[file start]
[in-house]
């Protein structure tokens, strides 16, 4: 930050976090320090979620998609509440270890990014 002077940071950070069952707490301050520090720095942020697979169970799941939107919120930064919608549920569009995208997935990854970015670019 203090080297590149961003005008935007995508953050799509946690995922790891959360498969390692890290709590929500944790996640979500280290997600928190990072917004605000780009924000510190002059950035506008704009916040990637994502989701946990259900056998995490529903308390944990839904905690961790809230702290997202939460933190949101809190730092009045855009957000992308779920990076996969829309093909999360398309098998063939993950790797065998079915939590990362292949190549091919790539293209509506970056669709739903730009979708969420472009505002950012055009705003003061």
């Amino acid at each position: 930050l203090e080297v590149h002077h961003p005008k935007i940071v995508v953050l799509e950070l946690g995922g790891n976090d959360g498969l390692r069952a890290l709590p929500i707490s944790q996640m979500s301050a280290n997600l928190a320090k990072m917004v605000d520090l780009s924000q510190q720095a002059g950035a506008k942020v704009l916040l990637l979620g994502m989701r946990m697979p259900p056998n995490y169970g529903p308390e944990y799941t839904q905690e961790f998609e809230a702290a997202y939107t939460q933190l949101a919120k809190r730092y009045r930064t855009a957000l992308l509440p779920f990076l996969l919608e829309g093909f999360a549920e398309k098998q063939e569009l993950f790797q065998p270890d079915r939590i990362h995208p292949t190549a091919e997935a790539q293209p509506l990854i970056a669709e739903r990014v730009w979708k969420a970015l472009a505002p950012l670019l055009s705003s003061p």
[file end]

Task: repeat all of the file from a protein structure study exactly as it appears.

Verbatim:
[in-house]
């Protein structure tokens, strides 16, 4: 930050976090320090979620998609509440270890990014 002077940071950070069952707490301050520090720095942020697979169970799941939107919120930064919608549920569009995208997935990854970015670019 203090080297590149961003005008935007995508953050799509946690995922790891959360498969390692890290709590929500944790996640979500280290997600928190990072917004605000780009924000510190002059950035506008704009916040990637994502989701946990259900056998995490529903308390944990839904905690961790809230702290997202939460933190949101809190730092009045855009957000992308779920990076996969829309093909999360398309098998063939993950790797065998079915939590990362292949190549091919790539293209509506970056669709739903730009979708969420472009505002950012055009705003003061």
């Amino acid at each position: 930050l203090e080297v590149h002077h961003p005008k935007i940071v995508v953050l799509e950070l946690g995922g790891n976090d959360g498969l390692r069952a890290l709590p929500i707490s944790q996640m979500s301050a280290n997600l928190a320090k990072m917004v605000d520090l780009s924000q510190q720095a002059g950035a506008k942020v704009l916040l990637l979620g994502m989701r946990m697979p259900p056998n995490y169970g529903p308390e944990y799941t839904q905690e961790f998609e809230a702290a997202y939107t939460q933190l949101a919120k809190r730092y009045r930064t855009a957000l992308l509440p779920f990076l996969l919608e829309g093909f999360a549920e398309k098998q063939e569009l993950f790797q065998p270890d079915r939590i990362h995208p292949t190549a091919e997935a790539q293209p509506l990854i970056a669709e739903r990014v730009w979708k969420a970015l472009a505002p950012l670019l055009s705003s003061p």